Room temperature emission spectra of undoped and Ce-doped specimens, taken under γ and X-ray excitation, are presented in Fig. 1. Trace a shows the

γ-excited luminescence of Ce doped (0.035 mole%) sample. This spectrum is dom-inated by a single band centered at about 365 nm, which is a clear case of Ce3+ d—f emission [1]. However, after more detailed examination, one can find an addi-tional (about two orders of magnitude weaker) band at about 280 nm. This band is somewhat stronger in case of nominally undoped sample b, but yet scintillation


Spectroscopy and Thermoluminescence of LuΑ1O3:Ce 379

of this sample also consists mostly of Ce3+ emission. X-ray excited luminescence of

the same sample c, on the contrary, does not demonstrate distinguishable cerium emission, showing instead an intense, wide, asymmetrical band peaking at about 300 nm (host emission), Gd3+ line at 314 nm and some Τb3+ lines. It is worth

noting that Gd and Tb contaminations in this material are only 0.7 and 0.2 weight ppm, respectively, which suggest efIicient energy transfer to these ions. X-ray ex-cited luminescence spectrum of Ce-doped sample d shows intense Ce3+ emission

and some remains of 300 nm band. One can observe dips in host emission band at 275, 292 and 310 nm which clearly correspond to bands in Ce3+ luminescence

excitation spectrum (presented in Fig. 3). Most emission diminishes with increas-ing sample thickness (e) and Ce content; it vanishes almost completely for sample doped with 0.11 mole% of Ce (f). These observations leave no doubt that cerium absorption is responsible for deformation of 300 nm band. Although it may indi-cate of nonradiatiwe energy transfer from Iost emission to Ce3+ ions, we will show later that scintillation mechanism of LuAP:Ce is not based on this process.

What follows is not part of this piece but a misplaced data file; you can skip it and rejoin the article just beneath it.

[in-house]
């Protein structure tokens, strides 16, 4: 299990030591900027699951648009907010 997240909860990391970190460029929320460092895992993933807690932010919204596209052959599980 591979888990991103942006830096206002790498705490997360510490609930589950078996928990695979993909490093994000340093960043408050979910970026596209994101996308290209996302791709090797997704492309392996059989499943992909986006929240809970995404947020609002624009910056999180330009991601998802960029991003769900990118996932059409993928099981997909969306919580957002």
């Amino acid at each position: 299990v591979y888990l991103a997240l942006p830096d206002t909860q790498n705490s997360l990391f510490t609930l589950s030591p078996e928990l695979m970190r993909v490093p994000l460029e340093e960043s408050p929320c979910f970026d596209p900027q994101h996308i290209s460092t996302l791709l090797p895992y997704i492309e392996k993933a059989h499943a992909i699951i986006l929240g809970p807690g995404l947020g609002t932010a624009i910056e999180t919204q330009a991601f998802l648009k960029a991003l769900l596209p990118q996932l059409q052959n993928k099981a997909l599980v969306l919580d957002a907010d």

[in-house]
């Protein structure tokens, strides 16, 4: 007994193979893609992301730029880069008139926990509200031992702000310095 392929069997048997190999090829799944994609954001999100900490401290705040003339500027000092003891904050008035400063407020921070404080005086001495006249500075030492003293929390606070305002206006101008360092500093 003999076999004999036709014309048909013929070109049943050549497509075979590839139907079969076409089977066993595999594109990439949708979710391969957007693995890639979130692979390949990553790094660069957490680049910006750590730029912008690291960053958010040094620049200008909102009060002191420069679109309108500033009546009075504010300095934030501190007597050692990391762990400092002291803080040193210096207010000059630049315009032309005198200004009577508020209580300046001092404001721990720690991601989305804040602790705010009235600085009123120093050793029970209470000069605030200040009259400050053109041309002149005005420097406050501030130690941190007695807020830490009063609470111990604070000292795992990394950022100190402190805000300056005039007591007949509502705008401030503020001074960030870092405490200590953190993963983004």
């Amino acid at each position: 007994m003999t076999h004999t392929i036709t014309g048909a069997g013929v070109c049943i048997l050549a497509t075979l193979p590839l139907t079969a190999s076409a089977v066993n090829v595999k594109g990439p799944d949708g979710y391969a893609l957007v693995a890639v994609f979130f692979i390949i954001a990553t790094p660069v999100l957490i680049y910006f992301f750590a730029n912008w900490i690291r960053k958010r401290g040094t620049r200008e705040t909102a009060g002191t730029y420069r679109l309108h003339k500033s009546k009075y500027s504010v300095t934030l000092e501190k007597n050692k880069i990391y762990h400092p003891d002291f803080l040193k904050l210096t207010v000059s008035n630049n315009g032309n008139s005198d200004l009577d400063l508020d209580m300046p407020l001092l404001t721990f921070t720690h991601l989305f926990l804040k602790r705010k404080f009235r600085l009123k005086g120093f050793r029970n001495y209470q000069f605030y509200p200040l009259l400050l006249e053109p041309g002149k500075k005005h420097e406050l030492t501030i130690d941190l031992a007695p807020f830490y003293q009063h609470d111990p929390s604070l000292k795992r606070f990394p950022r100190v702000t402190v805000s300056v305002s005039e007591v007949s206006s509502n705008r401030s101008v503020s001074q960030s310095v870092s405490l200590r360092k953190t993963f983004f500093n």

Luminescence spectra under Selective optical excitation are presented in Fig. 2. Traces u and b present low temperature spectra of 0.11 mole% Ce doped sample excited by 160 and 153 nm light, respectively. Both spectra display host as well as Ce3+ emission, but their relative intensities depend on the excitation wave-length, Despite of surface excitation, an effect of deformation of host emission by cerium absorption is also evident, particularly in the furst spectrum. Under 153 nm excitation a Gd3+ emission line at 314 nm is also observable. Room temperature

(RT) spectra of the same sample will not be presented here since they do not reveal any additional features, except that splitting of Ce3+ doublet (2F5/2 and